Obstacles in the application of equality between men and women

- EN - DE- FR- IT
 (Image: Pixabay CC0)
(Image: Pixabay CC0)

On July 1, 1996, the law on equality became part of the Swiss Constitution. 18 years later, the balance sheet shows that many improvements are still to be made, especially in the world of work.

Recent plans to motivate companies to implement equality measures are heavily focused on the needs of employers. This is shown in the article "Economic profit instead of equality standards. Advantages and risks of the economic profit discourse in Swiss gender equality policy in working life" by Dr. Lucia M. Lucia M. Lanfranconi, freshly published in the Swiss Journal of Sociology. "In recent years, representatives of Swiss equality policy have been talking more about the use of such projects by companies than about the principle of equality enshrined in the law. The current promotion programs are optional for companies and always oriented by the usefulness for employers", explains Lucia Lanfranconi. This orientation towards the economical and optional use of these projects is applied by the representatives of equality policy mainly to guarantee their access to companies. Indeed, in Switzerland, there are almost no pressure tactics or compulsory mechanisms to enforce the equality law within companies.

Opportunities and risks

For her doctoral thesis, Lucia M. Lanfranconi analyzed documents and documents concerning equality policy (from 1996 to 2011), as well as an exemplary promotion project of the current organization of equality policy and its application in an SME. The sociologist comes to the conclusion that this strategic focus on economic profit presents both opportunities and risks: On the one hand, companies are all the more motivated to participate in equality support programs and to implement operational measures, but on the other hand, the optional nature of the project gives them legitimacy for not acting. Since equality measures are supposed to offer companies a quick and cost-effective solution, companies are often reluctant to implement regulations that do not directly guarantee such a gain - such as equal pay adjustments. In addition, the study shows that it is often more rational for employers to implement measures that will benefit the already more advantaged gender group. For example, in the framework of an equality support project, paternity leave could be granted, while at the same time hiring or promotion practices that discriminate against women are not questioned in the framework of the project, explains Lucia Lanfranconi.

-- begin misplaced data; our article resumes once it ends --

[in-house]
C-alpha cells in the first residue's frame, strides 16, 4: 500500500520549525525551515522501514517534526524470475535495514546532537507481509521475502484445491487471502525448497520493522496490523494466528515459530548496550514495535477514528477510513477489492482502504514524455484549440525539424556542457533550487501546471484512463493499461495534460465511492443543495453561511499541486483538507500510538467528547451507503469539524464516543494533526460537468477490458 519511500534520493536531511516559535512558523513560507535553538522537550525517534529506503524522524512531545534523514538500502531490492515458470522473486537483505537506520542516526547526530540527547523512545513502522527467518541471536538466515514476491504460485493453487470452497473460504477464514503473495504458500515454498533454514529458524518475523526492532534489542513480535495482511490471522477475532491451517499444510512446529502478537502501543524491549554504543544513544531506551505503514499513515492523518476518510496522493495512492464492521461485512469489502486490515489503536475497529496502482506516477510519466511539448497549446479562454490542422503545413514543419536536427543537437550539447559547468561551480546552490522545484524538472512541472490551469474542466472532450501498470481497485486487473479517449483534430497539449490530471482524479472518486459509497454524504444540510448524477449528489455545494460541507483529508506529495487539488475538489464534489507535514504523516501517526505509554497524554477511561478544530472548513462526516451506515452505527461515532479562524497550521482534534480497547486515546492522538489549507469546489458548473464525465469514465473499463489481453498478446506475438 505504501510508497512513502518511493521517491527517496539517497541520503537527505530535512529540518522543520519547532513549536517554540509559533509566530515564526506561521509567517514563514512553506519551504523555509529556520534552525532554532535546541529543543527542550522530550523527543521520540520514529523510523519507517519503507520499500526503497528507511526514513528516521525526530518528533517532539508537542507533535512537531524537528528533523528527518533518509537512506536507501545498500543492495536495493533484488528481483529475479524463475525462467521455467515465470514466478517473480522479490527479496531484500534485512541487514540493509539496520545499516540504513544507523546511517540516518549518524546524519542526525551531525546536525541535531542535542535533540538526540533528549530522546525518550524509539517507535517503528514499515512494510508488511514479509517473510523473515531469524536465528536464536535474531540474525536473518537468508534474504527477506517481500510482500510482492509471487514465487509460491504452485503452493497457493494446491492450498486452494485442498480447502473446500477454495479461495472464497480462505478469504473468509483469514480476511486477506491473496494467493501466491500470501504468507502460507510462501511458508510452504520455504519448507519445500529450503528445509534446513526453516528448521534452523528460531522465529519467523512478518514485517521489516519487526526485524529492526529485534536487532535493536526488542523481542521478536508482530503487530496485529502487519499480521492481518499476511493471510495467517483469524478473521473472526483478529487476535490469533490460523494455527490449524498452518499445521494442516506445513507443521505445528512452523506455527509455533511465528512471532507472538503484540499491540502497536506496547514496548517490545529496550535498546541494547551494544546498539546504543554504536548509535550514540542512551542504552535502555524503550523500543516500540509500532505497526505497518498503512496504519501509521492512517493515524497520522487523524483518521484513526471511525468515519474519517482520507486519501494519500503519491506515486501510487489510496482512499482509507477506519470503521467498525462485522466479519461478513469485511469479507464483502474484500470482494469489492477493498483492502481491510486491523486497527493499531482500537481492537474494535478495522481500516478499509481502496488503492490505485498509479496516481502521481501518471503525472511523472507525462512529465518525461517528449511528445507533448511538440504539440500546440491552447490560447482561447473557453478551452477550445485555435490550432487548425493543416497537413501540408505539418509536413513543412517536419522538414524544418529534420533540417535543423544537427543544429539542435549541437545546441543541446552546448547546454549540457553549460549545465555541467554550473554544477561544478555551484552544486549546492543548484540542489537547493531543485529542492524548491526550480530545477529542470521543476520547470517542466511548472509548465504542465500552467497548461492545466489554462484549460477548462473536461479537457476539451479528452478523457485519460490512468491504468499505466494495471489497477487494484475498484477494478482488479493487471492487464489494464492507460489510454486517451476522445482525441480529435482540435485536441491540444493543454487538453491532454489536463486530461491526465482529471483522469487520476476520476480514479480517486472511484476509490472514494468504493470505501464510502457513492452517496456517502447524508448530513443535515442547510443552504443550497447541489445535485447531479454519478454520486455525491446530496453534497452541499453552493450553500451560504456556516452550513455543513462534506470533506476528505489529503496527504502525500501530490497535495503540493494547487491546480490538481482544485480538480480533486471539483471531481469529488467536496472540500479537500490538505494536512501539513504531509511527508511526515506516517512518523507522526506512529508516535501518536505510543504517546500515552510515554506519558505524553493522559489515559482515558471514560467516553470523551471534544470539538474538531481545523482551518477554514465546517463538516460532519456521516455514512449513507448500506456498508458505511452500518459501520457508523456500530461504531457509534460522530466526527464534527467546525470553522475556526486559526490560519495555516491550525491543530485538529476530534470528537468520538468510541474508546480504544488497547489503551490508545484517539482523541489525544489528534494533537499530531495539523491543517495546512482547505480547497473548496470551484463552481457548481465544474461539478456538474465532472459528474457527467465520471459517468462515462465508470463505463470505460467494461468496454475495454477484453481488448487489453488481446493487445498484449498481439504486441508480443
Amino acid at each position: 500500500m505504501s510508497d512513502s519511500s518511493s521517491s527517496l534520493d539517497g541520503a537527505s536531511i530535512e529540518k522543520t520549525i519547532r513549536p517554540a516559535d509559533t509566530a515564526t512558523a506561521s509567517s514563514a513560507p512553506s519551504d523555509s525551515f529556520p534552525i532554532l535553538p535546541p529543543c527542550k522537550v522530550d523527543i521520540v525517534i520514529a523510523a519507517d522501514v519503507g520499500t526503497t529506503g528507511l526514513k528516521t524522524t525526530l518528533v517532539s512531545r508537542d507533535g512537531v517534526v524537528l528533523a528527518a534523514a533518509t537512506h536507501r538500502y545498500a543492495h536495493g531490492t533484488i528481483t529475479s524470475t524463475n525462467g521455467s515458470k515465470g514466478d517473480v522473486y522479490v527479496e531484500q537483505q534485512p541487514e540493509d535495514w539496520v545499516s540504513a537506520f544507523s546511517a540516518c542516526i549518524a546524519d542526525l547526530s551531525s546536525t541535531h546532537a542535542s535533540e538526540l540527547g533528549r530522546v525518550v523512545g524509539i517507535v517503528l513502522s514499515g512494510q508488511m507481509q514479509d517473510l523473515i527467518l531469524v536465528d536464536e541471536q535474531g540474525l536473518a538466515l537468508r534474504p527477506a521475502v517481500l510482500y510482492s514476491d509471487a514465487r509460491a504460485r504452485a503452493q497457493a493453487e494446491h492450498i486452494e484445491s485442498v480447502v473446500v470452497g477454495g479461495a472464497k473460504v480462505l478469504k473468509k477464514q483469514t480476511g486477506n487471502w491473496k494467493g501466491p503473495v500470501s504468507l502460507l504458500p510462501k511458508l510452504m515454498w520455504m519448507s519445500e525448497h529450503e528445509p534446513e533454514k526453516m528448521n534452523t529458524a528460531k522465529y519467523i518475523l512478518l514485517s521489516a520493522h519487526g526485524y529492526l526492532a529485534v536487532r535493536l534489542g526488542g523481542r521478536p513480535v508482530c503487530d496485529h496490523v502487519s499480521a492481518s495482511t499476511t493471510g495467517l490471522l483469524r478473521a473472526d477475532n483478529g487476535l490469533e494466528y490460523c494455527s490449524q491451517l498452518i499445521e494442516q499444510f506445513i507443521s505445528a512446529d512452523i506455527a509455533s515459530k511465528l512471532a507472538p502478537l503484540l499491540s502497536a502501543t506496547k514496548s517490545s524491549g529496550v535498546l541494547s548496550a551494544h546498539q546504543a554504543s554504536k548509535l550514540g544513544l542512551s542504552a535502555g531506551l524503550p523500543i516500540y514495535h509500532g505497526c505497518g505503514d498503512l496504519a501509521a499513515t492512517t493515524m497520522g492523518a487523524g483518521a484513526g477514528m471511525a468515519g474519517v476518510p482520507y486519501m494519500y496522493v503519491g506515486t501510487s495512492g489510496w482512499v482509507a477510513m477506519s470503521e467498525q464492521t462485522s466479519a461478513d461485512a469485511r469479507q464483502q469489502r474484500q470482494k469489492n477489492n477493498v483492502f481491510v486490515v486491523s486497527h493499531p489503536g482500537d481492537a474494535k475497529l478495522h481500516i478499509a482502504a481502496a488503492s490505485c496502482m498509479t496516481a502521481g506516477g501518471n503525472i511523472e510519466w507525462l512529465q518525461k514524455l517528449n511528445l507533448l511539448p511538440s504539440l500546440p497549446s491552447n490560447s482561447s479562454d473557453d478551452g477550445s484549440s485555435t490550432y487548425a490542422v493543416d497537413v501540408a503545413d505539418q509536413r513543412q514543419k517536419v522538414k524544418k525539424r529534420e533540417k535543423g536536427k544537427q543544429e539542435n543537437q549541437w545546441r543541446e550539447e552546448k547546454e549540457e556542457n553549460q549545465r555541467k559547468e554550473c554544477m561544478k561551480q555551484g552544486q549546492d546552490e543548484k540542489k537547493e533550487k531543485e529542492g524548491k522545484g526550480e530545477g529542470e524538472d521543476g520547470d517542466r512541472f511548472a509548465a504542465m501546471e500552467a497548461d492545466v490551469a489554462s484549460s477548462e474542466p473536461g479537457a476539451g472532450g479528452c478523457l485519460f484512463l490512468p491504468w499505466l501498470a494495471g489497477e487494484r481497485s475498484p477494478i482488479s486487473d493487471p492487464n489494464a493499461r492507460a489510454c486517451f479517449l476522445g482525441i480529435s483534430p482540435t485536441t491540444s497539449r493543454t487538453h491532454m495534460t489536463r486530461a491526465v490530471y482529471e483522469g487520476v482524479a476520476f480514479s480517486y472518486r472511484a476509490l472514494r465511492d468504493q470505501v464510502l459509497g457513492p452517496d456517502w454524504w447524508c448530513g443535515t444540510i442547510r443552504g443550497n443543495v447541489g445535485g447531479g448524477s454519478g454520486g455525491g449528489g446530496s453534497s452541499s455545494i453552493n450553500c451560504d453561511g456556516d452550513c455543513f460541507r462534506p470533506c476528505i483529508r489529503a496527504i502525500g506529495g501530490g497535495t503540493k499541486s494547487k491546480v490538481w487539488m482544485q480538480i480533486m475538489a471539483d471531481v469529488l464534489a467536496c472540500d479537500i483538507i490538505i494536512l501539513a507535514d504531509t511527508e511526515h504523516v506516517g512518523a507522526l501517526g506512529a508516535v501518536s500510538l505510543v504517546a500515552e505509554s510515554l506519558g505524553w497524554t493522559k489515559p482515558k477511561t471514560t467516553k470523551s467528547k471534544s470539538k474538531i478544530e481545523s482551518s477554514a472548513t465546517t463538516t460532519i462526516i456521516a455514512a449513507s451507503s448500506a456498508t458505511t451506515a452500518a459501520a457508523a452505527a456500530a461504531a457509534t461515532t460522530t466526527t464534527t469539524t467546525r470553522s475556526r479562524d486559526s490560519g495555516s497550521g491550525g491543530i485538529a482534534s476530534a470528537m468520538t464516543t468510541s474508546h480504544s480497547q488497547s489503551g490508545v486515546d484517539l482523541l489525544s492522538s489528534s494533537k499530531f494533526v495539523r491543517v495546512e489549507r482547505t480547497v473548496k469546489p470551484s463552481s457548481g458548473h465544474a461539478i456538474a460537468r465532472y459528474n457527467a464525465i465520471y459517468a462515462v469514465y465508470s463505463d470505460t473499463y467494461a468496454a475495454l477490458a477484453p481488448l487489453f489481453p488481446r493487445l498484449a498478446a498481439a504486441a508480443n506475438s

Overcoming the barriers of equality policy

In her article, the sociologist proposes solutions for moving closer to equality at work: "Employees should have more say in deciding what measures to take in voluntary equality programs. In addition, it is important that mandatory measures are introduced for all employees. Lucia Lanfranconi also recommends the establishment of structures at the Swiss political level and the allocation of resources to make mandatory programs possible. "In Switzerland, the lack of measures regarding gender equality in the workplace is still very important. A recent OECD study shows that internationally, Switzerland is clearly lagging behind in terms of gender pay differentials, especially in terms of the magnitude of these differentials and the changes achieved over time", underlines Lucia M. Lanfranconi.

The article, published on July 1, 2014 in a special issue of the Swiss Journal of Sociology, dedicated to the topic of gender equality, represents a part of the cumulative doctoral dissertation that Lucia M. Lanfranconi completed at the Universities of Freiburg and Hagen (DE ).